Housing and Health Study (H&H)
|HIV AIDS||Behavioral: Housing and Health Study housing rental assistance Behavioral: Standard local practice housing assistance|
|Study Design:||Allocation: Randomized
Intervention Model: Parallel Assignment
Masking: Open Label
Primary Purpose: Prevention
|Official Title:||Housing and Health Study|
- HIV risk behaviors at 6, 12, and 18 months
- Biological measures of HIV-related health status
- Access to HIV/AIDS medical care
- Adherence to HIV/AIDS medical care, including compliance with HIV medication therapies
- Cost and cost effectiveness of the intervention
- Proximal outcomes (e.g., increased condom use self-efficacy, social norms) associated with a reduction in HIV risk behaviors
- Social contact, employment outcomes, quality of life, mental health
|Study Start Date:||July 2004|
|Study Completion Date:||January 2007|
|Experimental: Housing and Health Study housing rental assistance||Behavioral: Housing and Health Study housing rental assistance|
|Active Comparator: Standard local practice housing assistance||Behavioral: Standard local practice housing assistance|
Evidence is accumulating that homelessness and housing may be important factors that influence human immunodeficiency virus (HIV) sex and drug risk behaviors. Despite this apparent connection, few studies have investigated whether homelessness or unstable housing, compared with stable and adequate housing, is linked with HIV risk behaviors, and whether change in housing status is associated with change in risk behaviors.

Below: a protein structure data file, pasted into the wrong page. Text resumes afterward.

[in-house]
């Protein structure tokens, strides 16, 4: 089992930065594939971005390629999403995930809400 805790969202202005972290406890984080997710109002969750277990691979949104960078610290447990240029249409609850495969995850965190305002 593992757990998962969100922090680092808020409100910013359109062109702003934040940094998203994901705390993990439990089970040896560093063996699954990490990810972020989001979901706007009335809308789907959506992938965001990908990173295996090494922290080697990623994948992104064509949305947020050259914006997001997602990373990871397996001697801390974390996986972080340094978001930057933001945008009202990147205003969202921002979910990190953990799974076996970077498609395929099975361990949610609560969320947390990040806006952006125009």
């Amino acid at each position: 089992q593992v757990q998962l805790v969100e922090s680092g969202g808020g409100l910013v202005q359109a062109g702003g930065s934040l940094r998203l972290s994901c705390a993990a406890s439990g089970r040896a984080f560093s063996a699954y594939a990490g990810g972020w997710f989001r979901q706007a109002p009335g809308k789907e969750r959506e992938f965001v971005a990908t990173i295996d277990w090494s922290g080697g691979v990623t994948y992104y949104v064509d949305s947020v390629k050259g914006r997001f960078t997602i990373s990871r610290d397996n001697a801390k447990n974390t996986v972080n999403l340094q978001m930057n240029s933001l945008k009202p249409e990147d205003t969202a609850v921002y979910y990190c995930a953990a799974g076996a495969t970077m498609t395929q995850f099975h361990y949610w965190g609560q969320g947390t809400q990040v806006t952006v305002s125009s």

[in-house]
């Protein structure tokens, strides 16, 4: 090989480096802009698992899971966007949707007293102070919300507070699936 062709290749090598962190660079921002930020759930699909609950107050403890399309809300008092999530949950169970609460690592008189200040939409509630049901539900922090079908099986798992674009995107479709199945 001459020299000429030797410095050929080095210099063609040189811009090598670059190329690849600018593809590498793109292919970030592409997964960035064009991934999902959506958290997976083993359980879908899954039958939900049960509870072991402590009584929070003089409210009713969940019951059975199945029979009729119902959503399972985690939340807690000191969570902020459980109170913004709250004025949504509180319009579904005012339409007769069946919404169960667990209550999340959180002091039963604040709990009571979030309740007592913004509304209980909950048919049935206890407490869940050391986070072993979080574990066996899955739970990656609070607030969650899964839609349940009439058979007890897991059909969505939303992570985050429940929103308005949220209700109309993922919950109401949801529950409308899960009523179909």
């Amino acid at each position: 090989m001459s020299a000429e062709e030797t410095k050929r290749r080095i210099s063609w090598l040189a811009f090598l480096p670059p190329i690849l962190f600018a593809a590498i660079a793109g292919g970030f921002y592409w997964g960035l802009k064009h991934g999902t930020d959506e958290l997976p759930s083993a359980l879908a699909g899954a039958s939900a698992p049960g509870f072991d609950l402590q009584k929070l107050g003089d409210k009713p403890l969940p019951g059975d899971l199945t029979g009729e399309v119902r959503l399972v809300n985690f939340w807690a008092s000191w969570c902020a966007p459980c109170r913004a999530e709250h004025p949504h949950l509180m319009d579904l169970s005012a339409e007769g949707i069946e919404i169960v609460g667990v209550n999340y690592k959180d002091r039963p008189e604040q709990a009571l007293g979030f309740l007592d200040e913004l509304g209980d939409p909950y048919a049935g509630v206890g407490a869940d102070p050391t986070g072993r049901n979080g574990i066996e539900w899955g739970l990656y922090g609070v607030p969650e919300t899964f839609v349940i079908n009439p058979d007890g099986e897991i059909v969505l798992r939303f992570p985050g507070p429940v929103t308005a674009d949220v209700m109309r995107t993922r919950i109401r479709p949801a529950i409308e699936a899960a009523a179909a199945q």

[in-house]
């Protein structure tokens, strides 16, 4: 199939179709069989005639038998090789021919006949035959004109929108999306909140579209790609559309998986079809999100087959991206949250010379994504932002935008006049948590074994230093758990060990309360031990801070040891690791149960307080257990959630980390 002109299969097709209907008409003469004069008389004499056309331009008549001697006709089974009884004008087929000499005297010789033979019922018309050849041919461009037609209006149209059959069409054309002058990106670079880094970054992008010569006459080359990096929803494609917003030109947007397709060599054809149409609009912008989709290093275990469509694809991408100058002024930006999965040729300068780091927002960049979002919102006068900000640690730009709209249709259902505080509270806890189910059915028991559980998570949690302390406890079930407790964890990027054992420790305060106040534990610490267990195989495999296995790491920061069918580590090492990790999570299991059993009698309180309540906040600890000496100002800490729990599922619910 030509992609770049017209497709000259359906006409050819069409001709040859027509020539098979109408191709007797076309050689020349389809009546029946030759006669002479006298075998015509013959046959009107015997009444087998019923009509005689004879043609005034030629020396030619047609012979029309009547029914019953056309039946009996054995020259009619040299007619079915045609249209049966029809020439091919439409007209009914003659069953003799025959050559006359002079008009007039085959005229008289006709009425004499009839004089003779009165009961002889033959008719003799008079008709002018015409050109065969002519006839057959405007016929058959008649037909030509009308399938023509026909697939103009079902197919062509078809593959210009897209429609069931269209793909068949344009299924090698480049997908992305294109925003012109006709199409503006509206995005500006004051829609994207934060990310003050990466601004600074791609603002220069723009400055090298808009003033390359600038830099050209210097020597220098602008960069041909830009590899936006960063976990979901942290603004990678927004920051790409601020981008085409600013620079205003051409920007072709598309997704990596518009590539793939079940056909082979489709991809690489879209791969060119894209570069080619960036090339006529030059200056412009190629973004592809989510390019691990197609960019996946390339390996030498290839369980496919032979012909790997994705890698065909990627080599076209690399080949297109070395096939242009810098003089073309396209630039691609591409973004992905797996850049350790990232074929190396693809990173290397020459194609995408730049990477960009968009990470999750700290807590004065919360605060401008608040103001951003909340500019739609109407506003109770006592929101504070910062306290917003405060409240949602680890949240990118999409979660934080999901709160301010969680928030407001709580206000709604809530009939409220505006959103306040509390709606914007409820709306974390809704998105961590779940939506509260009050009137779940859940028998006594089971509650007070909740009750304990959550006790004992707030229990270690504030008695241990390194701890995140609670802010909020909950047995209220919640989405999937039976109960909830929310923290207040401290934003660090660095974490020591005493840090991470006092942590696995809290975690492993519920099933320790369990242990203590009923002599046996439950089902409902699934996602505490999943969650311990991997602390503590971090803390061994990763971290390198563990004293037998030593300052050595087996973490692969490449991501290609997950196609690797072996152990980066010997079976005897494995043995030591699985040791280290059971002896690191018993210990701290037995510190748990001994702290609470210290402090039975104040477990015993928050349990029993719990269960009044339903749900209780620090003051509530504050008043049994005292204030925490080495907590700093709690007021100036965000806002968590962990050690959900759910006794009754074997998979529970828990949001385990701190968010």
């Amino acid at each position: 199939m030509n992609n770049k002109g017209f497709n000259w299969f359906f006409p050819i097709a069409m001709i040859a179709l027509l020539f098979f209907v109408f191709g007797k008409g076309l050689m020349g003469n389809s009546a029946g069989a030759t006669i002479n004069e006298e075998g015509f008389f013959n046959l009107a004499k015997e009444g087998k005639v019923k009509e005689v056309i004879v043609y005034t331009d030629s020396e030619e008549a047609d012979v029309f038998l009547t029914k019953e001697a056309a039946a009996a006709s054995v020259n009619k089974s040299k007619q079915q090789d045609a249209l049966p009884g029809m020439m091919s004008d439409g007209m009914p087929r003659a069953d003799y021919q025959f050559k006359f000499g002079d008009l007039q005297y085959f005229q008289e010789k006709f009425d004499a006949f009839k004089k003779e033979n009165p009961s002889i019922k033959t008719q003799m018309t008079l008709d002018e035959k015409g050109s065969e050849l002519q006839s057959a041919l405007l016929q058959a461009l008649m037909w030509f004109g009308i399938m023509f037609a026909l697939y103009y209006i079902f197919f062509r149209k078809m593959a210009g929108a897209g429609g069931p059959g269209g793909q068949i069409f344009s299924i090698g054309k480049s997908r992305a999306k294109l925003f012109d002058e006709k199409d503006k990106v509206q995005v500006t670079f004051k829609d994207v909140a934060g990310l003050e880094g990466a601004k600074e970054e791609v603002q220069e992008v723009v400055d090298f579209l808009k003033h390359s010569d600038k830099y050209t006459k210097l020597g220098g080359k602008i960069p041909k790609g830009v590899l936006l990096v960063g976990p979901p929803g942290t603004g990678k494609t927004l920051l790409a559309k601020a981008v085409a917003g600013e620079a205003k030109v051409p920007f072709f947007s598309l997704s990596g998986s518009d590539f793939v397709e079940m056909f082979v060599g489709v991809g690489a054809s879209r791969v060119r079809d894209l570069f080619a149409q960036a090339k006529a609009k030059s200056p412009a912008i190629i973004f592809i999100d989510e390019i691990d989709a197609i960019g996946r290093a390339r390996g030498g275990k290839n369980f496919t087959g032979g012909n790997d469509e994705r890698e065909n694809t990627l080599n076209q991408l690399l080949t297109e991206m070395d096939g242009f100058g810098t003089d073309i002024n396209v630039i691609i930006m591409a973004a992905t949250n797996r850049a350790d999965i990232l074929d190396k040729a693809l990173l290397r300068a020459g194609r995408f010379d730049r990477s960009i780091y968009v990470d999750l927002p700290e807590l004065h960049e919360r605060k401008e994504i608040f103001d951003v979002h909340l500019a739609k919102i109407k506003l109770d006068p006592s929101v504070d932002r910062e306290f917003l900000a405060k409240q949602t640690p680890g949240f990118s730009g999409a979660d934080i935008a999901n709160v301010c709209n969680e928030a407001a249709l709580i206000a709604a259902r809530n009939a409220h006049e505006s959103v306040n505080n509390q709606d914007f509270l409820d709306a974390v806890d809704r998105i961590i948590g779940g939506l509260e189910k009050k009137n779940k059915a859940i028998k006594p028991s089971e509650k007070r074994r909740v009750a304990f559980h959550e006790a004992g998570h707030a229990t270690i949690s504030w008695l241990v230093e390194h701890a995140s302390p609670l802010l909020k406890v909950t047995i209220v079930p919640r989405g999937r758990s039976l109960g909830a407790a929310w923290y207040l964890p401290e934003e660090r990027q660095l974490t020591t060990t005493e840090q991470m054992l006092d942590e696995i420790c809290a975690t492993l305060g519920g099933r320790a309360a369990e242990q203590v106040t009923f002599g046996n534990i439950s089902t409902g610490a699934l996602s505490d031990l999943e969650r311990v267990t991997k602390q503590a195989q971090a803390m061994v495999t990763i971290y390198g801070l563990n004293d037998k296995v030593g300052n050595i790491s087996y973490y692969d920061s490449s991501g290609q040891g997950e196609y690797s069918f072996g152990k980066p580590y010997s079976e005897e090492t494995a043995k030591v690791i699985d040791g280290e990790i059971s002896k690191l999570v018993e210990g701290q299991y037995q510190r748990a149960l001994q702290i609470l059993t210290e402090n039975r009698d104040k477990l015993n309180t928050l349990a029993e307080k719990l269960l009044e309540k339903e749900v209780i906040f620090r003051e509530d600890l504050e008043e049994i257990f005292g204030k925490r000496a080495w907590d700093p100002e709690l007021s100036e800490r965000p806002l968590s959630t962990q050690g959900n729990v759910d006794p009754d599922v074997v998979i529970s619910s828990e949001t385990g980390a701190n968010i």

The Housing and Health Study is a multi-site, multi-agency research collaboration. This project is a unique collaboration between federal agencies (the Department of Housing and Urban Development and the Centers for Disease Control and Prevention), local government agencies, universities, and private not-for-profit organizations.
The goal of the project is to examine the impact of providing housing for people living with HIV who are homeless or at imminent risk of homelessness on their disease progression, their risks of transmitting HIV, and medical care access and utilization. A total of 630 people living with HIV from three study sites complete the baseline study sessions. Half the participants (n=315) are randomly assigned to each of the two study groups. Treatment group participants receive Housing and Health Study housing rental assistance, and comparison group participants receive assistance finding housing according to local standard practice.
At baseline, 6, 12, and 18 months after baseline, participants complete study questionnaires and provide blood specimens to test for CD4 and viral load. In addition, the cost effectiveness of the study will be investigated by examining the HIV-related costs averted by providing housing to persons at high risk for transmitting HIV.
Please refer to this study by its ClinicalTrials.gov identifier: NCT00153504
|Principal Investigator:||Daniel P Kidder, PhD||Centers for Disease Control and Prevention|